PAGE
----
Should enforcers focus more on traffic violations? FMCSA rep, CSA critic spar over program
Outspoken CSA critic and data showman Steve Bryan — head of Vigillo, a data company that helps fleets adjust their CSA scores — squared off on the Federal Motor Carrier Safety Administration’s Compliance, Safety, Accountability program at the American Trucking Associations Management Conference & Exhibition in Orlando, Fla., last month, per his usual routine.
Bryan tossed out data backing up the oft-derided state-to-state disparity in enforcement and reporting, along with overwhelming tilt of violations that come in the Vehicle Maintenance BASIC, which makes up 80 percent of all violations written.
He then made his way to this point: Why does maintenance receive so much focus? Isn’t it common sense that traffic enforcement — like speeding violations — would more obviously target crash risk?
Overdrive Senior Editor Kevin Jones has a full write-up on the panel discussion on OD sister site CCJ, where Jones writes about the sparring match that took place between Bryan and FMCSA’s Bill Quade, the agency’s associate administrator for enforcement.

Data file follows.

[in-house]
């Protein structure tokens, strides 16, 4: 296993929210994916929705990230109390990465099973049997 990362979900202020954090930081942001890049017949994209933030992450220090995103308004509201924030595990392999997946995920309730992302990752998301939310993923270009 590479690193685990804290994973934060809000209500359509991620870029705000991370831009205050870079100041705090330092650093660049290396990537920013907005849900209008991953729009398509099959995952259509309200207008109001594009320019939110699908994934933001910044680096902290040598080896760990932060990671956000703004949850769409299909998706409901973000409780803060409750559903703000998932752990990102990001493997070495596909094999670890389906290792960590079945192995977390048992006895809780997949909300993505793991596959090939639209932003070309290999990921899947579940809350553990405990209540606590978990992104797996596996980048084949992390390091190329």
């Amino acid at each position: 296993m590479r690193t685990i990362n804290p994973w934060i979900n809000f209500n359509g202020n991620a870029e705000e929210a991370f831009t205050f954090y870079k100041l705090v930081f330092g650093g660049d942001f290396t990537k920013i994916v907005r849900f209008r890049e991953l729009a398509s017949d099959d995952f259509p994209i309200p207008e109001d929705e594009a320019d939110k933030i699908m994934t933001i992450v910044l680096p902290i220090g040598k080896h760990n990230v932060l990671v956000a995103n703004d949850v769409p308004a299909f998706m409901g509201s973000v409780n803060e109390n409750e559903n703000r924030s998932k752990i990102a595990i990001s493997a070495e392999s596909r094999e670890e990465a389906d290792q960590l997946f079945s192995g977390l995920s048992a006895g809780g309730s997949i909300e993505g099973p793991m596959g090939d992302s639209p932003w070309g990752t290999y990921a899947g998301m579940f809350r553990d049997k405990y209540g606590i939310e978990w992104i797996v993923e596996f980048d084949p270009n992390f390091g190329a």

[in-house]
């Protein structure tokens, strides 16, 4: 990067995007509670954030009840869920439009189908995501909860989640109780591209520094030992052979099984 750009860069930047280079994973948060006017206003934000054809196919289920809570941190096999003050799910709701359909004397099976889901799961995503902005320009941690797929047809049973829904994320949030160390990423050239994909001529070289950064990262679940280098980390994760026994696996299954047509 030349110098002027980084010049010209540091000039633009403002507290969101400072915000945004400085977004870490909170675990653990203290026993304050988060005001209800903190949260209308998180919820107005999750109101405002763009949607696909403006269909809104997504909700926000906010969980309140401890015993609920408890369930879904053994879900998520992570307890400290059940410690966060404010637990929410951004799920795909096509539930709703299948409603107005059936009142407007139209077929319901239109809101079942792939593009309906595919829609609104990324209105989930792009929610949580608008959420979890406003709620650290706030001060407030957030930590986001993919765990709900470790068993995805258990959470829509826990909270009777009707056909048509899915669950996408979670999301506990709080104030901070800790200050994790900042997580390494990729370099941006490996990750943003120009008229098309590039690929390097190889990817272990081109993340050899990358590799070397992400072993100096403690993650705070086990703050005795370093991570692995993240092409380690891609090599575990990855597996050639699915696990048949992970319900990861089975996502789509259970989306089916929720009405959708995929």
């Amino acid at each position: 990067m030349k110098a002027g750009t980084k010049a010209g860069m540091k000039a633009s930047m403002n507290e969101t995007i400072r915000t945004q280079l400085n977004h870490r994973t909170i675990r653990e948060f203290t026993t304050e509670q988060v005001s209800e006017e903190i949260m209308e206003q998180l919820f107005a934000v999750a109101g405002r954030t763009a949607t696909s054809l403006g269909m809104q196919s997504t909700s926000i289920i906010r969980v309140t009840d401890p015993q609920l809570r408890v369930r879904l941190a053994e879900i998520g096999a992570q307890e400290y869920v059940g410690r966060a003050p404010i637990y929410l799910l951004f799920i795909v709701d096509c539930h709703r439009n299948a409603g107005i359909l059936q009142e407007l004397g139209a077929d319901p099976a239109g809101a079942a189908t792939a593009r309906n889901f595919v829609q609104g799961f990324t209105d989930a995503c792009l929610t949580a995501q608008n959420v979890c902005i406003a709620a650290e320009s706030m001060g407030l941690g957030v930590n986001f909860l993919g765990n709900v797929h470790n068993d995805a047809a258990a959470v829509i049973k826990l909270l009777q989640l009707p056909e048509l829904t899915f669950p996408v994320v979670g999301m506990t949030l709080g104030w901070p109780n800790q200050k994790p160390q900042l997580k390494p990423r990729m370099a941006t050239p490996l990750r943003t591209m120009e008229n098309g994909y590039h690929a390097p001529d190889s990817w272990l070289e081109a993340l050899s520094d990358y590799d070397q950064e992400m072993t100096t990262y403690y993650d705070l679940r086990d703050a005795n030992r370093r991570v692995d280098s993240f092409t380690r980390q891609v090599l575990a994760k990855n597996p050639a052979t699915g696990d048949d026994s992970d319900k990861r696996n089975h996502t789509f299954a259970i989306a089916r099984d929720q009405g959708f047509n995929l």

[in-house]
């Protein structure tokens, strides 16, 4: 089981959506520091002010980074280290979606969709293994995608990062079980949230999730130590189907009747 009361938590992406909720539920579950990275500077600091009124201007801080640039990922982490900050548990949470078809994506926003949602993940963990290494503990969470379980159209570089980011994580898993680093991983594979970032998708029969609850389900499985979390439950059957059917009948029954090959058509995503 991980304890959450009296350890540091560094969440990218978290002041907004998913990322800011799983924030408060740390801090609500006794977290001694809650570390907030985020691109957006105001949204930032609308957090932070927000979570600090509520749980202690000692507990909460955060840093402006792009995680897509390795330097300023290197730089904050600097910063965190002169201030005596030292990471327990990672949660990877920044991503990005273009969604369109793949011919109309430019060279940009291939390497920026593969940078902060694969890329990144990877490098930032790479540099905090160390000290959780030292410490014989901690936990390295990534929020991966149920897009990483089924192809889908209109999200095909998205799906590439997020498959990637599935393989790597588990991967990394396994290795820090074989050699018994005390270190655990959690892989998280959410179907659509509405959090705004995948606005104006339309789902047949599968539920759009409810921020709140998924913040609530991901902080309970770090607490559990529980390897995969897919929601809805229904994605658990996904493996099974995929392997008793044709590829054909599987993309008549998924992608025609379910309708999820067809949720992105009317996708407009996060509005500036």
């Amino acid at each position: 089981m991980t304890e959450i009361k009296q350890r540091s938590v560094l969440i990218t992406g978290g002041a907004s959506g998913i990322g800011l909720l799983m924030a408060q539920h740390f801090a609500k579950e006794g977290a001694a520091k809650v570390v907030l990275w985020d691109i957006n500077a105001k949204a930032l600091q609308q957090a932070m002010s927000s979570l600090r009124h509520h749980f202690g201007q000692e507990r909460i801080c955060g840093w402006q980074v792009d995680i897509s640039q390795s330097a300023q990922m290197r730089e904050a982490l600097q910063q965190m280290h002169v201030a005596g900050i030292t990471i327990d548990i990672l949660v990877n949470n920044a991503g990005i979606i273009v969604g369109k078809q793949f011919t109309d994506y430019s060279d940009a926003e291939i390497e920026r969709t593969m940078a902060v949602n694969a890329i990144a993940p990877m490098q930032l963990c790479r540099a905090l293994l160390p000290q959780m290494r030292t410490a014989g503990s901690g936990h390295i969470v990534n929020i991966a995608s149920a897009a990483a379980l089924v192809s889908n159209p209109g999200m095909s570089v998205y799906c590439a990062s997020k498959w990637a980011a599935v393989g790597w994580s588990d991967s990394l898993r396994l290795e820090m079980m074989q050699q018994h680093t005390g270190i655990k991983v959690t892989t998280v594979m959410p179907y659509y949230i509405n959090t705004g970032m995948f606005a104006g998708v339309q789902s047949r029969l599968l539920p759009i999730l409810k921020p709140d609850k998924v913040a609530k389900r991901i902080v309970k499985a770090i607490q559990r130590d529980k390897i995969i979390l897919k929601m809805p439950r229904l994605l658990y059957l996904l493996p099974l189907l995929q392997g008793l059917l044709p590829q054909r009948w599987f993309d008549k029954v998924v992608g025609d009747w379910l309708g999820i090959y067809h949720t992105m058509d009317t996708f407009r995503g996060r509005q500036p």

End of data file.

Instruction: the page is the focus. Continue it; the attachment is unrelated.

Quade countered Bryan’s pointed attack on CSA’s data problem by saying “Data can be dangerous.”
Quade also said that there are about 10,000 enforcers who know how to inspect a truck in the U.S., while there are about 500,000 cops and enforcers who pull vehicles over for speeding tickets — his point being that truck inspectors should be inspecting trucks, not concentrating on traffic violations.
He also said Bryan misuses CSA’s data.
Bryan, however, countered Quade’s points by saying his group isn’t in the business of gathering data, and that he’s simply dissecting the data FMCSA itself gathers. “I work for the industry and if I see something truckers need to know, I’m likely to say it,” Bryan said.
Overdrive ran a months-long in-depth series on CSA’s data and its various problems and disparities — Click here to visit the site dedicated to those stories, which also had downloads to show what violations occur most in what states.
"There probably should be some minimum standards. But as long as the ...